Building inclusive belly dance communities

written by Miriam on July 17, 2015 in General with one Comment

Building inclusive belly dance communitiesSounds like a great idea, right? “Inclusive Belly Dance Community.” Everyone doing “their thing” and supporting everyone else doing “their thing.” Everyone getting the exact same opportunities and support…easy peasy!

But wait…there are factors we can’t control in our environments, and not everyone has the same abilities and strengths, and not everyone wants the same thing from their experiences in belly dance. There are different styles and different philosophies that all fall under the broad term of belly dance. This is starting to sound like a lot of work….maybe we can just skip the community part, and be individuals off doing our own things.

Sure, sometimes, but as human beings we yearn for a connectiveness; we have a desire to feel as though we belong, as though we are part of something bigger than just ourselves. Beyond that, a sense of belonging (in a community) provides a certain level of comfort and security and this feeling of safety is a building block to self-esteem and self-acceptance, both of which are elements necessary for us to explore creatively and try concepts and ideas we may have.

OK, you’ve convinced me, building a community is a good idea. But let’s just do it with only people who are just like me, because that will be easier. 

Wait–remember that part about people having different strengths and abilities? Maybe it would be a good idea to have some folks involved in our community who have some different skill sets. After all, people with different backgrounds, skills, attitudes and experiences bring fresh ideas and perceptions, excel at filling different rolls with in a community, and harnessing these differences might actually strengthen our community. We’ll have folks who’s organizational skills mean they run great events, and we’ll have folks who have crazy awesome sewing skills who can make or teach how to make beautiful costumes, and we’ll have folks who have great historic knowledge about belly dance sharing that information, and folks who’s understanding of physiology makes them really great basics skills teachers, and that will leave everyone with time to dance!

OK, that sounds good…but I don’t like that style of belly dance, so when those dancers over there who dance in that style are in a show, I’m going to come after they are finished performing, or leave before they go on.

Hang on a second…if you were on the stage and they all got up and walked out, wouldn’t that feel lousy? Like you weren’t really part of that “bigger than just you” thing? Why would you do that to someone else? Just because it’s not your cup of tea doesn’t mean you can’t support those dancers and be polite. Those are elements of a strong community, and acceptance of one another and a strong foundation of common courtesy–you never have to take a class in that style, nor do you need to ever perform it – but at a community event where multiple styles are participating, you should be polite!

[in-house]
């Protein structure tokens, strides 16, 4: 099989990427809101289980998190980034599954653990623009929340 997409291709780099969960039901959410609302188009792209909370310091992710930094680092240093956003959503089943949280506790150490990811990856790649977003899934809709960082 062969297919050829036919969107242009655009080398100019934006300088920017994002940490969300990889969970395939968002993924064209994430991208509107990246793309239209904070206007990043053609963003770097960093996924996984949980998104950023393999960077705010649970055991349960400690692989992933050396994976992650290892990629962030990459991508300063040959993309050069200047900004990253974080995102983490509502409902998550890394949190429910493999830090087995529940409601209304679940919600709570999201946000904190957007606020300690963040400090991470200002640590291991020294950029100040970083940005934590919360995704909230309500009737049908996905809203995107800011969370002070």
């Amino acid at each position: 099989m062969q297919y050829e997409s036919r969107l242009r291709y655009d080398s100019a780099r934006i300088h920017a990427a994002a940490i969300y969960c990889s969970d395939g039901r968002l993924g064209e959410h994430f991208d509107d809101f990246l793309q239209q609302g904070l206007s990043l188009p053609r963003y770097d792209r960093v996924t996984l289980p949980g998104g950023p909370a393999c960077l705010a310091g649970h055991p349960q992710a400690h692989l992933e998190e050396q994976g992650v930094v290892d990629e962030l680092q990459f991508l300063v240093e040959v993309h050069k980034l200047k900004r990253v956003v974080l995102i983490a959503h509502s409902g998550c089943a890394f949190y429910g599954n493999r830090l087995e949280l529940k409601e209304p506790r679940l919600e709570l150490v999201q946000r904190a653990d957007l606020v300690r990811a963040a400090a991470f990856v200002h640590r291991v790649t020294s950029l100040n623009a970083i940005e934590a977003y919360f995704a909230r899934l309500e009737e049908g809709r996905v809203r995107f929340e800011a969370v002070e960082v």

Fine, I’ll come on time and stay for the whole show. But if someone else has already advertised an event on a day I wanted to have an event, I’m having my event anyway–and some of those dancers who’s shows I stayed through better come to my event.

Hey, in an ideal world, we’d never have multiple events on the same day, but there are a limited number of dates that are good choices; weekends and evenings that don’t coincide with morning folks who have to get up for day jobs are at a premium. But we also have a limited number of people participating in local community events, and if you spread that pool of participants too thin, no one’s event succeeds. Very few people have the ability to pack their weekend full of running from a Saturday morning class, to an afternoon hafla, to an evening show, sleep for a few hours and then do it again on Sunday. If your local community calendar looks like that already, maybe it would be wise for you to plan your event on another weekend, or throw in with someone who’s event is already advertised. They might really appreciate the help! If you do have to push our event out more than a few weeks, you might even have to choose another theme–so the Christmas-themed event that you’d been thinking about doing becomes a “no more snow show” in early February. It will be JUST as fabulous, actually maybe even more so, since folks won’t have to choose between so many places to be that day.

So now I’m watching and supporting other dancers, and I’m being considerate about when I come and go and when I schedule my events. And I’ve purchased my most recent custom costume from a dancer I didn’t even know before–who sews like a goddess–and I even helped that newer dance teacher over there plan her first student halfa, and she helped me get much better fliers for my next show than I usually have…maybe there’s something to this “inclusive community” thing after all!


About Miriam

Miriam is Director and founding member of Anka Kusu. A troupe of musicians and dancers who perform Middle Eastern music and dance in a way that transports their audience to a place of long ago and far away. Miriam’s been studying Middle Eastern dance (aka: belly dance) since 2004 and teaching since 2010. She specializes in bringing the foundation movements of this beautiful dance form to everyone regardless of shape, size, or movement limitations.